So there you have it. 53 more or less intact pine nuts, free from their shell and ready for a recipe. My first thought was pesto. But have you seen any fresh basil in my yard lately? That would be no. With the first turn of weather even thinking about winter, and the first night in the upper thirties it quickly becomes that dried stick looking stuff next to the tomatoes. I have some pesto still socked away in the freezer though, so this meager ration was going into the next choice: cookies.

Biscotti to be exact. The ones on the left, pictured above the neapolitans are the anise cookies I've eaten my whole life, but I like to tinker and make vegan varieties. So I used some pistachios, lemon zest, a touch of corn meal, a few finely chopped shards of chocolate, and all 53 pine nuts and did just that. The end result was nice, but needs work. Next time I'm cutting down on the flax and adding more corn meal. Maybe even ditching the chocolate, or limiting it to a thin coating on one side. Then, they might be considered part of the holiday cookie lineup.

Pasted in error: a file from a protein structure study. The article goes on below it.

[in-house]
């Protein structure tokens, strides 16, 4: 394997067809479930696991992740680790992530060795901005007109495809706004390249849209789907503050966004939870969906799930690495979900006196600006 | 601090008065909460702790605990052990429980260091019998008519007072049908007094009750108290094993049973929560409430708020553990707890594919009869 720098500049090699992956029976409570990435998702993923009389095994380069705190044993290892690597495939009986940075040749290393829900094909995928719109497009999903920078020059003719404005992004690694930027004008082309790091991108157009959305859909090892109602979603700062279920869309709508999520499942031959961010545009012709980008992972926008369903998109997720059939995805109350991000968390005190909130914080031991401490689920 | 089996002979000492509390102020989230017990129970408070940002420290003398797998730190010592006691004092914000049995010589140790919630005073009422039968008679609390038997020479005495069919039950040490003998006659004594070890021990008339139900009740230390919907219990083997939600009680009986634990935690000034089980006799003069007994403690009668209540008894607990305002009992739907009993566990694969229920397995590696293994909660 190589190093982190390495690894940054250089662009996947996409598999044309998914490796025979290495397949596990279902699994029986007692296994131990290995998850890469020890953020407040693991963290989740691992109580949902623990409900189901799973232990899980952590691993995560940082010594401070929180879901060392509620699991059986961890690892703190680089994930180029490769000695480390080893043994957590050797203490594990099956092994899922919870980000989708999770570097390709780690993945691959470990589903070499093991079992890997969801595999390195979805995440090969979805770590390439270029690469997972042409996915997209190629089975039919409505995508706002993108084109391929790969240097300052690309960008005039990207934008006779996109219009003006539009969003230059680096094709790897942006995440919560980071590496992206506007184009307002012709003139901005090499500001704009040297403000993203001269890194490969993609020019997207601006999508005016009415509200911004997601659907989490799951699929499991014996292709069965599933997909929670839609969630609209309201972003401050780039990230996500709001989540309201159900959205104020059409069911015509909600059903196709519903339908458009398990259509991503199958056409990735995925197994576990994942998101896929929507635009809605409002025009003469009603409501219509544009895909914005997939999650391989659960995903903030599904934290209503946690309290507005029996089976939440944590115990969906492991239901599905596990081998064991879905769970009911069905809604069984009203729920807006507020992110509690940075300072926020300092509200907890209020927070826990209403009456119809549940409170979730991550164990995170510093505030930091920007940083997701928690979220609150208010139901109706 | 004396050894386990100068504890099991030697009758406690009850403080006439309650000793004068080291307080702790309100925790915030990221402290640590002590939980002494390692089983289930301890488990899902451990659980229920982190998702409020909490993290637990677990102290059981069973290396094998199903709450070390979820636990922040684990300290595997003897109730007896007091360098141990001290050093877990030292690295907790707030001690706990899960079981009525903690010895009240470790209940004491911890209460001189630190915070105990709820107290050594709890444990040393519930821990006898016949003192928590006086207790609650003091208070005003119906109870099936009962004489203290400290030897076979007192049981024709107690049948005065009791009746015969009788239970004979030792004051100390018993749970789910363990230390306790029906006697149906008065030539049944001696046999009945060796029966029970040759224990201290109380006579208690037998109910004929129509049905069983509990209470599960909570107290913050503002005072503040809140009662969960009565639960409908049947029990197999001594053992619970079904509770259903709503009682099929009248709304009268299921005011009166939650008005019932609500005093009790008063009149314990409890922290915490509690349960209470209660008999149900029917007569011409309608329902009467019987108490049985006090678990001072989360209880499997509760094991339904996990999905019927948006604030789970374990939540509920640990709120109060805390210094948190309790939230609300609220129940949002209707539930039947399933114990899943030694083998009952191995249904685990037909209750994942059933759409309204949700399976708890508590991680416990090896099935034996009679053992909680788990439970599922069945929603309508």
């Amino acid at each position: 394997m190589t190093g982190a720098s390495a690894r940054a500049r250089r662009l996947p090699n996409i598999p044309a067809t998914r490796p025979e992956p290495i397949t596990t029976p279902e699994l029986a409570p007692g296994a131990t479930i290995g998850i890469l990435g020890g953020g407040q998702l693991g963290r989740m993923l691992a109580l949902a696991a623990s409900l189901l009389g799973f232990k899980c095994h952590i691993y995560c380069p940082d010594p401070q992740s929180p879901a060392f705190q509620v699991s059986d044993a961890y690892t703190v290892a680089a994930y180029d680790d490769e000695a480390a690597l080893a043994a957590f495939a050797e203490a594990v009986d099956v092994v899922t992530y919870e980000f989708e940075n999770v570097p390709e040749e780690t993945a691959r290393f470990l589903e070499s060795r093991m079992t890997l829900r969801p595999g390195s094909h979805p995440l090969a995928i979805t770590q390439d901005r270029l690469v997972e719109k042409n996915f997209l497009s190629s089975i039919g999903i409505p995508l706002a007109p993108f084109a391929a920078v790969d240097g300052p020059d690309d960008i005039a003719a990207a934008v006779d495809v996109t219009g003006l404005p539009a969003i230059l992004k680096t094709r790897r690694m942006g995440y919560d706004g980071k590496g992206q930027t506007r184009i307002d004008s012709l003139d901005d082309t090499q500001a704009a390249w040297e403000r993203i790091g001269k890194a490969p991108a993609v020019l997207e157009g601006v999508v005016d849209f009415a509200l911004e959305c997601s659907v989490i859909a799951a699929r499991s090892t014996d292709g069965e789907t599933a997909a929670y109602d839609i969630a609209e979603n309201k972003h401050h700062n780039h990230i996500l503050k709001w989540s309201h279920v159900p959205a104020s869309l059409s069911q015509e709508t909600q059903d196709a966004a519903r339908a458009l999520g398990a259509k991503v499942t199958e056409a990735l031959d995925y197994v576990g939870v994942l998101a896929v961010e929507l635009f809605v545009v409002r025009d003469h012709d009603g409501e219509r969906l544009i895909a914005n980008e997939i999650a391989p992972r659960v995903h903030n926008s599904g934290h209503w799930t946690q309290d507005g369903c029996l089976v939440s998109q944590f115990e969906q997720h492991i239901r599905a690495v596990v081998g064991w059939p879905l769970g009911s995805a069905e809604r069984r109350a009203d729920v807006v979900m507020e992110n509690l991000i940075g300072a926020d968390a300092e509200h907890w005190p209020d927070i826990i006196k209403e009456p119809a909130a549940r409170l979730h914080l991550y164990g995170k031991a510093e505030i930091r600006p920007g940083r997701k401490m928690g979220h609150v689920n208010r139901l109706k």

Of course, someone has to eat the experiments. I find they go down nicely with a steaming hot cup of joe. At least three or four at a time, I hear. I also hear those pine nuts spoil real fast, so you gotta make sure and eat them while they're fresh. Then enjoying such freshness you'd just have to think about ways to make the harvest of nuts bigger in the future.

Then again maybe I should just sit back, have a second cup, a few more biscotti and not think at all. Let nature run its course, and let the birds do all the work. With some luck, in just twenty or thirty years more time, I'll be making that pesto.

Happy Holidays Folks!
Oh, and while I'm at it I'll say Happy New Year too!


cookiecrumb said...

Too cool for school!
Cookiecrumb wants to find local pine nuts.